We often hear that if we practice every day, we get the most benefit from yoga. Yet, what does it mean to practice every day? Does it mean that we push ourselves as HARD as we can for 7 days of the week? To answer these questions, let us return to one of the traditional “guidebooks” of yoga-the Yoga Sutras.
In the Yoga Sutras, Patanjali writes “sthira sukham asanam.” A simple phrase meaning we practice asana (yoga postures) with effort and ease. Sthira is effort, stability and strength; it is what helps us challenge ourselves and stay upright and engaged throughout our practice. Sukham is ease or comfort; it is what helps us find relaxation and calmness in our practice. All sounds great, doesn’t it? But what does this mean for our actual practice?
Let’s look at sthira and sukham in a familiar pose- Warrior I (Virabhadrasana I). To hold Warrior I, we must engage the legs, feet and arms. This effort in the limbs holds the body upright and helps us strengthen the muscles in the legs and arms. Yet, while engaging the limbs, we don’t want the effort to be so excessive that we can only focus on how difficult/painful/uncomfortable the pose feels. This is where sukham is important. While we are holding the pose and strengthening the legs, we also want to be able to connect to calmness and relaxation in the pose. We want to also feel the sensation of the torso “floating” on the legs. Therefore, to find balance between effort and ease in this pose, we may need to disengage the muscles in the legs by 5% or 10% (depending on how much we are holding). The minute disengagement of the muscles may be exactly what we need to find our optimal balance between the strengthening and calming benefits of Warrior I.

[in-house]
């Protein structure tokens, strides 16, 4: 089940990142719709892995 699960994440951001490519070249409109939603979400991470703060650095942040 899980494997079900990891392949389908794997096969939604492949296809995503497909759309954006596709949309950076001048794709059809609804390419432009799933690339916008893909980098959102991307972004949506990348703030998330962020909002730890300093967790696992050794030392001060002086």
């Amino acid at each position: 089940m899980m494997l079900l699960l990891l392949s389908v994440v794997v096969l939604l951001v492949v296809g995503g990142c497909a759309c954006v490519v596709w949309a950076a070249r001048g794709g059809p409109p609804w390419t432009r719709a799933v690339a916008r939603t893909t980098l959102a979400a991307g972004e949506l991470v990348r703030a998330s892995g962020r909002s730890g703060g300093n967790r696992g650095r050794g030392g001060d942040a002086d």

Now let’s explore the balance between effort and ease in our whole practice- particularly the tough poses! Have you ever noticed that during a really challenging pose or sequence, you feel tension or holding in certain areas in your breath or body (often the jaw and eyebrows)? One way to assess if we are pushing too hard is to observe the quality of our breath- the moment we lose connection to the breath or the breath is strained- it is time to ease up. As you move through difficult parts of your practice, ask yourself: Is my breath strained? Are my muscles cramping? If the answer is yes, you need to ease up in the pose/sequence.
Balance between effort and ease is also tied into the frequency of practice. It can be healthy to practice yoga seven days a week, but this is only if we have a balance between active and restorative practice. Just like our bodies need movement and effort, they also need rest to rebuild, heal and stretch. Active (Power, Ashtanga, Vinyasa) and restore classes have benefits to the body, and are both equally important for optimal health. So why not delve deeper in your practice by making an ongoing commitment to harnessing both sthira (effort) and sukham (ease)?